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The papers in Karia and the Dodekanese, Vol. I, focus on regional developments and interregional relations in western Asia Minor and the Dodekanese during the Late Classical and Early Hellenistic period.
Throughout antiquity, this region was a dynamic meeting place for eastern and western civilizations.
Cultural achievements of exceptional and everlasting importance, including significant creations of ancient Greek literature, philosophy, art and architecture, originated in the coastal cities of western Anatolia and the adjoining Aegean islands. In the fourth century BC, the eastern cities experienced a new economic boom, and a revival of Archaic culture, sometimes termed 'The Ionian Renaissance', began.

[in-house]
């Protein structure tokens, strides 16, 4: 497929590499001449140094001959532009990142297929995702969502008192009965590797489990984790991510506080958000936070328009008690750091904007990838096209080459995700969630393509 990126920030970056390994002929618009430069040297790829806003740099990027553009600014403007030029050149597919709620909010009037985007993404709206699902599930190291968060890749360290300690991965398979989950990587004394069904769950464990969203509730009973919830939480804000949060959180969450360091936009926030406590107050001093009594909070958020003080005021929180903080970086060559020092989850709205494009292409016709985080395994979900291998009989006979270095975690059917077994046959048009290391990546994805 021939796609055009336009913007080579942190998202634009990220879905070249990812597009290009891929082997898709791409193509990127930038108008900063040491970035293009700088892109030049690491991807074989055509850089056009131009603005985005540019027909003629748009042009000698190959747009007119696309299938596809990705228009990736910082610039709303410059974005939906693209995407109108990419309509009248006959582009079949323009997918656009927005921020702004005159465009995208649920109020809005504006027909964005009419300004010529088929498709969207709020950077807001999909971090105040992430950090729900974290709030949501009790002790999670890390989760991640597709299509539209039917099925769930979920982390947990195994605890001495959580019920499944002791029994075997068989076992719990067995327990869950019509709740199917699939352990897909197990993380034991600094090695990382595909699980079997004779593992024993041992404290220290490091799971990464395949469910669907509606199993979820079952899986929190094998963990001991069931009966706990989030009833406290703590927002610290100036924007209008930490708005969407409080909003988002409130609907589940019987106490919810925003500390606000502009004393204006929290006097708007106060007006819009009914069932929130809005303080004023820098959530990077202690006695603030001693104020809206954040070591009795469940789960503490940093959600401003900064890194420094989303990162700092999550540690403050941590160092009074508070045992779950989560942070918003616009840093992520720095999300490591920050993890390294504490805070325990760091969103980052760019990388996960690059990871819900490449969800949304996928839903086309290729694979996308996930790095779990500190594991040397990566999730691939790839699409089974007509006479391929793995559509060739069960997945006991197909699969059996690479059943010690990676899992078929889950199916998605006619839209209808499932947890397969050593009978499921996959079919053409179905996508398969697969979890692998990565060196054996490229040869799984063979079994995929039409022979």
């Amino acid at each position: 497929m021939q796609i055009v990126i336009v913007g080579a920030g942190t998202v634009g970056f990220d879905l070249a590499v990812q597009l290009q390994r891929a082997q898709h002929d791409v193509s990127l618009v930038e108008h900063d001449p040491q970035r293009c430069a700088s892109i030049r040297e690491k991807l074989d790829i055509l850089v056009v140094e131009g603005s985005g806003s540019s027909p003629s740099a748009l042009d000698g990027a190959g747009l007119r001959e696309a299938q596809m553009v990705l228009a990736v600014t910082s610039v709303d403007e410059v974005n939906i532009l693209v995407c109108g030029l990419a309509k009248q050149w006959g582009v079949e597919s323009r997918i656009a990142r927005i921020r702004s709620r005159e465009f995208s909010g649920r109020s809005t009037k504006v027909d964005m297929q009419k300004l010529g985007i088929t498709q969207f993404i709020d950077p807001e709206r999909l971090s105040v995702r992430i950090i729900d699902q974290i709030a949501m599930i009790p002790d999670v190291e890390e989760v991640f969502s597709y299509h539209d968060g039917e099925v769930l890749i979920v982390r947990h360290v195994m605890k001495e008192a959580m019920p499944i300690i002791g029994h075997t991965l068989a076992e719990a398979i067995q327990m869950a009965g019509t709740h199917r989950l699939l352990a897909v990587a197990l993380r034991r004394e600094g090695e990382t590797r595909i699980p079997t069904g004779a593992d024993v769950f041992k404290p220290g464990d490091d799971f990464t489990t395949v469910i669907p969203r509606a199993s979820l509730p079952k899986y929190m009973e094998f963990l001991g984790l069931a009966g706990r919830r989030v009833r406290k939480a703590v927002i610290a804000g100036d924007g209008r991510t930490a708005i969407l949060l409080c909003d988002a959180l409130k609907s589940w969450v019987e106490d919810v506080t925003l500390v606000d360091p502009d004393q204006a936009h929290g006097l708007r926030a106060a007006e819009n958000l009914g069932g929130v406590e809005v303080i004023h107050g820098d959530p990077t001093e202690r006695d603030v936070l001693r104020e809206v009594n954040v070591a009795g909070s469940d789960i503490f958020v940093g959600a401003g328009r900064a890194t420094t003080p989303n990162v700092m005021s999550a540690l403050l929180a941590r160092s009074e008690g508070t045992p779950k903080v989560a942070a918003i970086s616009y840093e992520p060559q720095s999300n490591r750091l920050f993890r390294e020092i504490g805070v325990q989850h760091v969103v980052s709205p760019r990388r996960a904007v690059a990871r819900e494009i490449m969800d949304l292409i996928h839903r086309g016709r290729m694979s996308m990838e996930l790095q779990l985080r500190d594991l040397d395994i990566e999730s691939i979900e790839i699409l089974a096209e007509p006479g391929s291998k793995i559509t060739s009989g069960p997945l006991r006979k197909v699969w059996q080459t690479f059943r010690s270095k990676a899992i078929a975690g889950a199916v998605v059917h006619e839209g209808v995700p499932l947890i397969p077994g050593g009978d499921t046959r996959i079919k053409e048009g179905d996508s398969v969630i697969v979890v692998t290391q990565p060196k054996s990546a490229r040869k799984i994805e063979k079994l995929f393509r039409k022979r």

The cultural revival furthered rebuilding of old major works such as the Artemision at Ephesos, the embellishment of sanctuaries and a new royal architecture, such as the Maussolleion at Halikarnassos.
The rich cultural revival was initially promoted by the satrapal family of the Hekatomnids in Karia and in particular by its most famous member, Maussollos, whose influence was not confined to Asia Minor, but included the Dodekanese islands Kos and Rhodos.
Partly under the influence of the Karian satrapy, a number of cities were founded on a new common urban model in Rhodos, Halikarnassos, Priene, Knidos and Kos.
When Alexander the Great conquered the satrapies in western Asia Minor in 334 BC, the culture initially promoted at the satrapal courts was carried on by gifted thinkers, poets and architects, preparing the way for Hellenistic cultural centres such as Alexandria.
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